Former Teller at Maryland Check Cashing Business Indicted for Conspiring to Defraud the United States and Stealing Government Funds
Allegedly Cashed and Caused to be Cashed Fraudulently Obtained Tax Refund
Checks Totaling More Than $500,000
A grand jury in the District of Maryland recently returned an indictment charging a former teller at a check cashing business in Maryland with theft of public money and conspiring to defraud the United States, announced Acting Deputy Assistant Attorney General Stuart M. Goldberg of the Justice Department’s Tax Division and Acting U.S. Attorney Stephen M. Schenning for the District of Maryland.
According to the indictment, from approximately 2011 through 2013, Krystal Proctor conspired with others to negotiate refund checks that were fraudulently obtained by co-conspirators who filed tax returns with the Internal Revenue Service (IRS) using stolen IDs. Proctor is alleged to have used her position as a teller at a check-cashing business to negotiate and facilitate the negotiation of the refund checks. The indictment charges that Proctor entered false information into the check cashing business’s database, including processing the checks under the names of existing customers rather than the names of the individuals listed on the checks. The indictment further alleges that Proctor recruited another teller to join the scheme, and orchestrated the negotiation of additional fraudulent tax refund checks through that teller. According to the indictment, between 2011 and 2013, Proctor and the teller she recruited, negotiated more than 100 tax refund checks totaling more than $500,000.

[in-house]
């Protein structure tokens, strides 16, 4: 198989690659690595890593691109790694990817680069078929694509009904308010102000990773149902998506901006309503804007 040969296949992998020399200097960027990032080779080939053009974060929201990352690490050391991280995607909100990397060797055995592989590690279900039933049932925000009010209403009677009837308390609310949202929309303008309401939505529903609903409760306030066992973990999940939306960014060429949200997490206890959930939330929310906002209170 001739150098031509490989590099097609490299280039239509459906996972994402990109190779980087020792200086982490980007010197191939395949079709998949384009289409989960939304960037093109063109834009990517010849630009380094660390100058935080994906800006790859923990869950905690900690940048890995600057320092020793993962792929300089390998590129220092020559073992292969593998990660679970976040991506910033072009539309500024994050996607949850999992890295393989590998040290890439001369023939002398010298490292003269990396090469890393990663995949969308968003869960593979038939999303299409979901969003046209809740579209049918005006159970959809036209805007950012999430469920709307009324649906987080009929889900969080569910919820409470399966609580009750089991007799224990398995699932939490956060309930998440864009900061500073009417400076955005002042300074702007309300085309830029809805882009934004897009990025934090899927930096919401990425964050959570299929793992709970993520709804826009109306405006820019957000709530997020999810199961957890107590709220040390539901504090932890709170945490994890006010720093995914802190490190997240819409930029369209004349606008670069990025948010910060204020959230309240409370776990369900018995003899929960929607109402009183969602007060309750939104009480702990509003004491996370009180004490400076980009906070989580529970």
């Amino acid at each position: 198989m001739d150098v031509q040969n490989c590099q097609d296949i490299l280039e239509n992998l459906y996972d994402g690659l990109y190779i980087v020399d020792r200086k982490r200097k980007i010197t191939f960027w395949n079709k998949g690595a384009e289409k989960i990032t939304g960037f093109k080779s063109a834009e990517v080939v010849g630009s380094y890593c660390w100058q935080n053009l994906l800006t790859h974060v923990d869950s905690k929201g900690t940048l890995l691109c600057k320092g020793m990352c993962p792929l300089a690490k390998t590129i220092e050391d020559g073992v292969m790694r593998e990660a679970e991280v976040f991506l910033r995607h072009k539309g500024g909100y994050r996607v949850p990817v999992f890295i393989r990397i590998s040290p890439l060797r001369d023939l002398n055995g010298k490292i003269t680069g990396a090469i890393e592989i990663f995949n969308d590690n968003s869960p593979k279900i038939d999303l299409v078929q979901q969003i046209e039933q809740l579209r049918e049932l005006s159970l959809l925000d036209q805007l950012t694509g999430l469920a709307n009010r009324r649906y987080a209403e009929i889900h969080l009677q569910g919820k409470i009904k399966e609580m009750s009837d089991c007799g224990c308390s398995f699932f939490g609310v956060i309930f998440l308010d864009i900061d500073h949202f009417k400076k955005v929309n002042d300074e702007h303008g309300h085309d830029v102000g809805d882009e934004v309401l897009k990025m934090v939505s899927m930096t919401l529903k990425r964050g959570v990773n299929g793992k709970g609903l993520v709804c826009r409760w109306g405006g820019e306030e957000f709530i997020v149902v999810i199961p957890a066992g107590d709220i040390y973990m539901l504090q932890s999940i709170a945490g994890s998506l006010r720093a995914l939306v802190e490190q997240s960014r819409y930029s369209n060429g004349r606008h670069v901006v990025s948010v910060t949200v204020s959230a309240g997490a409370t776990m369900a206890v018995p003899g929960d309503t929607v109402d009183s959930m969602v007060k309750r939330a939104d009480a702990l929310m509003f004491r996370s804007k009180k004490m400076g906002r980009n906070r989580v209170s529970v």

An indictment is merely an accusation, and a defendant is presumed innocent unless proven guilty.
If convicted, Proctor faces a statutory maximum sentence of five years in prison for the conspiracy count and 10 years in prison for each count of theft of public money. She also faces a period of supervised release, restitution and monetary penalties.
Acting Deputy Assistant Attorney General Goldberg and Acting U.S. Attorney Schenning commended special agents of the Treasury Department’s Office of the Inspector General and IRS Criminal Investigation, who conducted the investigation, and Assistant U.S. Attorney Michael Packard and Trial Attorneys Kimberly Ang, William Guappone and Tom Koelbl of the Tax Division, who are prosecuting the case.
Additional information about the Tax Division and its enforcement efforts may be found on the division’s website.